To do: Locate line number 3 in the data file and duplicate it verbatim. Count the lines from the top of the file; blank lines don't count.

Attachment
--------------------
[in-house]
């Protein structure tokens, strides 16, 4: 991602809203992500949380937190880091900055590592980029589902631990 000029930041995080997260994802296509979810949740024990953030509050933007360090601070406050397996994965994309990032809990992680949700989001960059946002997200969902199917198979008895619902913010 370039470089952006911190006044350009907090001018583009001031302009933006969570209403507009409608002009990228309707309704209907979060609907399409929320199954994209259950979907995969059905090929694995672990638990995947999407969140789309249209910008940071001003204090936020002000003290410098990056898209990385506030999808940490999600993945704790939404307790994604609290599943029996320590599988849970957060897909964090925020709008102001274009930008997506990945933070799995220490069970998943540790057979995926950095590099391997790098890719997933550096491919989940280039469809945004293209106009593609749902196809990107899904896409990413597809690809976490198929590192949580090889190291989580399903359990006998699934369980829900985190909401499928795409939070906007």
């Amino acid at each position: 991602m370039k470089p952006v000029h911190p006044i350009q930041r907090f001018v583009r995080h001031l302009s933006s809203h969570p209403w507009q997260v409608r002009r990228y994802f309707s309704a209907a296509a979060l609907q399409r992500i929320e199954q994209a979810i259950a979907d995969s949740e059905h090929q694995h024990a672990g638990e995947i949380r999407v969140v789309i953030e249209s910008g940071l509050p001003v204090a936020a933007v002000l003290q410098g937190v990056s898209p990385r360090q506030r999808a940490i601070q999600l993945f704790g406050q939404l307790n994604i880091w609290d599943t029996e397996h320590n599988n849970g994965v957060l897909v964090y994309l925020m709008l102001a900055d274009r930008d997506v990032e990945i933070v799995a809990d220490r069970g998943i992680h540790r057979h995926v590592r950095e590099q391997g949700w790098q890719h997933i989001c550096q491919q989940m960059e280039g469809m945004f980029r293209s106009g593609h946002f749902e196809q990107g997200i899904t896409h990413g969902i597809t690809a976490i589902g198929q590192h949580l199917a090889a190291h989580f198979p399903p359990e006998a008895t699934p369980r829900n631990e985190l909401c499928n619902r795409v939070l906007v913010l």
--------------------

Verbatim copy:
């Amino acid at each position: 991602m370039k470089p952006v000029h911190p006044i350009q930041r907090f001018v583009r995080h001031l302009s933006s809203h969570p209403w507009q997260v409608r002009r990228y994802f309707s309704a209907a296509a979060l609907q399409r992500i929320e199954q994209a979810i259950a979907d995969s949740e059905h090929q694995h024990a672990g638990e995947i949380r999407v969140v789309i953030e249209s910008g940071l509050p001003v204090a936020a933007v002000l003290q410098g937190v990056s898209p990385r360090q506030r999808a940490i601070q999600l993945f704790g406050q939404l307790n994604i880091w609290d599943t029996e397996h320590n599988n849970g994965v957060l897909v964090y994309l925020m709008l102001a900055d274009r930008d997506v990032e990945i933070v799995a809990d220490r069970g998943i992680h540790r057979h995926v590592r950095e590099q391997g949700w790098q890719h997933i989001c550096q491919q989940m960059e280039g469809m945004f980029r293209s106009g593609h946002f749902e196809q990107g997200i899904t896409h990413g969902i597809t690809a976490i589902g198929q590192h949580l199917a090889a190291h989580f198979p399903p359990e006998a008895t699934p369980r829900n631990e985190l909401c499928n619902r795409v939070l906007v913010l």